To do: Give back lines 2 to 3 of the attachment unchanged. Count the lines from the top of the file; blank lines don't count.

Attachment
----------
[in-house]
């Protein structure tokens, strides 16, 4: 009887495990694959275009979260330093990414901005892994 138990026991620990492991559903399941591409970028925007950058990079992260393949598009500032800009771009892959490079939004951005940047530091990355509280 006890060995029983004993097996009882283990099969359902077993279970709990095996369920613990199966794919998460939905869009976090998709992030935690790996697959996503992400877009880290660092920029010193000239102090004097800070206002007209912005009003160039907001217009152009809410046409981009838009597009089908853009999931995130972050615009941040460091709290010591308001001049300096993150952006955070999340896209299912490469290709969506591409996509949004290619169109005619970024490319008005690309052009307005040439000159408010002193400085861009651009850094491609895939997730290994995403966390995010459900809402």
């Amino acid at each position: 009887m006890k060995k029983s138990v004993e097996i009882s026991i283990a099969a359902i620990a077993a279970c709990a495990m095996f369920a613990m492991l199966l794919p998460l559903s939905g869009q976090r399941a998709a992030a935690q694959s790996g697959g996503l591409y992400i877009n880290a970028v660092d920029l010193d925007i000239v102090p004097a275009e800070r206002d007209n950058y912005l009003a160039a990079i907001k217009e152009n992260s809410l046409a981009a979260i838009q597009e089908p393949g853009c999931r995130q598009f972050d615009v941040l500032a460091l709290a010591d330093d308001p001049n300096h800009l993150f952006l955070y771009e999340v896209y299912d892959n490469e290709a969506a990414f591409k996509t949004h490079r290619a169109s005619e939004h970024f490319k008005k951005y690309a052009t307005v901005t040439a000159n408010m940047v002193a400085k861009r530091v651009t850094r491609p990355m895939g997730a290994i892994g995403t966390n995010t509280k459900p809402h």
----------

């Protein structure tokens, strides 16, 4: 009887495990694959275009979260330093990414901005892994 138990026991620990492991559903399941591409970028925007950058990079992260393949598009500032800009771009892959490079939004951005940047530091990355509280 006890060995029983004993097996009882283990099969359902077993279970709990095996369920613990199966794919998460939905869009976090998709992030935690790996697959996503992400877009880290660092920029010193000239102090004097800070206002007209912005009003160039907001217009152009809410046409981009838009597009089908853009999931995130972050615009941040460091709290010591308001001049300096993150952006955070999340896209299912490469290709969506591409996509949004290619169109005619970024490319008005690309052009307005040439000159408010002193400085861009651009850094491609895939997730290994995403966390995010459900809402």
């Amino acid at each position: 009887m006890k060995k029983s138990v004993e097996i009882s026991i283990a099969a359902i620990a077993a279970c709990a495990m095996f369920a613990m492991l199966l794919p998460l559903s939905g869009q976090r399941a998709a992030a935690q694959s790996g697959g996503l591409y992400i877009n880290a970028v660092d920029l010193d925007i000239v102090p004097a275009e800070r206002d007209n950058y912005l009003a160039a990079i907001k217009e152009n992260s809410l046409a981009a979260i838009q597009e089908p393949g853009c999931r995130q598009f972050d615009v941040l500032a460091l709290a010591d330093d308001p001049n300096h800009l993150f952006l955070y771009e999340v896209y299912d892959n490469e290709a969506a990414f591409k996509t949004h490079r290619a169109s005619e939004h970024f490319k008005k951005y690309a052009t307005v901005t040439a000159n408010m940047v002193a400085k861009r530091v651009t850094r491609p990355m895939g997730a290994i892994g995403t966390n995010t509280k459900p809402h």